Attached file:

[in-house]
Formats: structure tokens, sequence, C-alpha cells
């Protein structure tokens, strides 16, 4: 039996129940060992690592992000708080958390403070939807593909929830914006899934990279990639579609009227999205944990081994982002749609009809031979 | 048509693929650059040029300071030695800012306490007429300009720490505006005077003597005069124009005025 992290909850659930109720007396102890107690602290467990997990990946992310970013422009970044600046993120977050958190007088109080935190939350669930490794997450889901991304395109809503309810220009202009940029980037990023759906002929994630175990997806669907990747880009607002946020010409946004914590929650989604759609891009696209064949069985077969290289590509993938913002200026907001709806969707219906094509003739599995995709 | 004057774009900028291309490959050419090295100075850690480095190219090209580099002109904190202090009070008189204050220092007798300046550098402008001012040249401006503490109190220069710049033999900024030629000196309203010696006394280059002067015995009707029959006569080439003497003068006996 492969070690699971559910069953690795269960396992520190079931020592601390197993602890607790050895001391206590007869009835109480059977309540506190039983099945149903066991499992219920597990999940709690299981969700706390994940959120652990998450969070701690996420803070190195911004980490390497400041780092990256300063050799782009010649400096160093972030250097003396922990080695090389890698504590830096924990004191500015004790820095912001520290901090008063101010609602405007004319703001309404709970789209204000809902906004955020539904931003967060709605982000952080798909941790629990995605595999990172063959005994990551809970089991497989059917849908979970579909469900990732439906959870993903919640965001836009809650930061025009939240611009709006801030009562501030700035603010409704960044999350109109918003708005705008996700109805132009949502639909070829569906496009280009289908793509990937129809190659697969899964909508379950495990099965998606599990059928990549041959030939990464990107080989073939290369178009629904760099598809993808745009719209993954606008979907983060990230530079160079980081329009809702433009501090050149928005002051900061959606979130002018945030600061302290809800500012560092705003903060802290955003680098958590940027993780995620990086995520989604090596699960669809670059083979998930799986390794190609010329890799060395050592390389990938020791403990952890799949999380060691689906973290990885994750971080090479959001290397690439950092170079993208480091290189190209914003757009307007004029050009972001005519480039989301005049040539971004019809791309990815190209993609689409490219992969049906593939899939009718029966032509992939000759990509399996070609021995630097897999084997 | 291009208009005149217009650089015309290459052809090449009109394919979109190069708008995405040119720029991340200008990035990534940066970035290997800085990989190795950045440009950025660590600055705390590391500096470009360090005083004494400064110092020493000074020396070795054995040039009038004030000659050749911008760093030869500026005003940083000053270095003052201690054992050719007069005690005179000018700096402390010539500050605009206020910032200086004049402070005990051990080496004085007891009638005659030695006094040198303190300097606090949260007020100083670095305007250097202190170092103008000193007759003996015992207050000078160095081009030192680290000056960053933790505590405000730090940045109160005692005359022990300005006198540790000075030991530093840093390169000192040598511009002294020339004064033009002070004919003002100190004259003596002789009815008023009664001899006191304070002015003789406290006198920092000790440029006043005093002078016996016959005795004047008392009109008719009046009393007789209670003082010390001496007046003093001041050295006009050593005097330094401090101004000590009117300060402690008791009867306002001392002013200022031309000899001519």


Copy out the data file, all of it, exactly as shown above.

[in-house]
Formats: structure tokens, sequence, C-alpha cells
């Protein structure tokens, strides 16, 4: 039996129940060992690592992000708080958390403070939807593909929830914006899934990279990639579609009227999205944990081994982002749609009809031979 | 048509693929650059040029300071030695800012306490007429300009720490505006005077003597005069124009005025 992290909850659930109720007396102890107690602290467990997990990946992310970013422009970044600046993120977050958190007088109080935190939350669930490794997450889901991304395109809503309810220009202009940029980037990023759906002929994630175990997806669907990747880009607002946020010409946004914590929650989604759609891009696209064949069985077969290289590509993938913002200026907001709806969707219906094509003739599995995709 | 004057774009900028291309490959050419090295100075850690480095190219090209580099002109904190202090009070008189204050220092007798300046550098402008001012040249401006503490109190220069710049033999900024030629000196309203010696006394280059002067015995009707029959006569080439003497003068006996 492969070690699971559910069953690795269960396992520190079931020592601390197993602890607790050895001391206590007869009835109480059977309540506190039983099945149903066991499992219920597990999940709690299981969700706390994940959120652990998450969070701690996420803070190195911004980490390497400041780092990256300063050799782009010649400096160093972030250097003396922990080695090389890698504590830096924990004191500015004790820095912001520290901090008063101010609602405007004319703001309404709970789209204000809902906004955020539904931003967060709605982000952080798909941790629990995605595999990172063959005994990551809970089991497989059917849908979970579909469900990732439906959870993903919640965001836009809650930061025009939240611009709006801030009562501030700035603010409704960044999350109109918003708005705008996700109805132009949502639909070829569906496009280009289908793509990937129809190659697969899964909508379950495990099965998606599990059928990549041959030939990464990107080989073939290369178009629904760099598809993808745009719209993954606008979907983060990230530079160079980081329009809702433009501090050149928005002051900061959606979130002018945030600061302290809800500012560092705003903060802290955003680098958590940027993780995620990086995520989604090596699960669809670059083979998930799986390794190609010329890799060395050592390389990938020791403990952890799949999380060691689906973290990885994750971080090479959001290397690439950092170079993208480091290189190209914003757009307007004029050009972001005519480039989301005049040539971004019809791309990815190209993609689409490219992969049906593939899939009718029966032509992939000759990509399996070609021995630097897999084997 | 291009208009005149217009650089015309290459052809090449009109394919979109190069708008995405040119720029991340200008990035990534940066970035290997800085990989190795950045440009950025660590600055705390590391500096470009360090005083004494400064110092020493000074020396070795054995040039009038004030000659050749911008760093030869500026005003940083000053270095003052201690054992050719007069005690005179000018700096402390010539500050605009206020910032200086004049402070005990051990080496004085007891009638005659030695006094040198303190300097606090949260007020100083670095305007250097202190170092103008000193007759003996015992207050000078160095081009030192680290000056960053933790505590405000730090940045109160005692005359022990300005006198540790000075030991530093840093390169000192040598511009002294020339004064033009002070004919003002100190004259003596002789009815008023009664001899006191304070002015003789406290006198920092000790440029006043005093002078016996016959005795004047008392009109008719009046009393007789209670003082010390001496007046003093001041050295006009050593005097330094401090101004000590009117300060402690008791009867306002001392002013200022031309000899001519």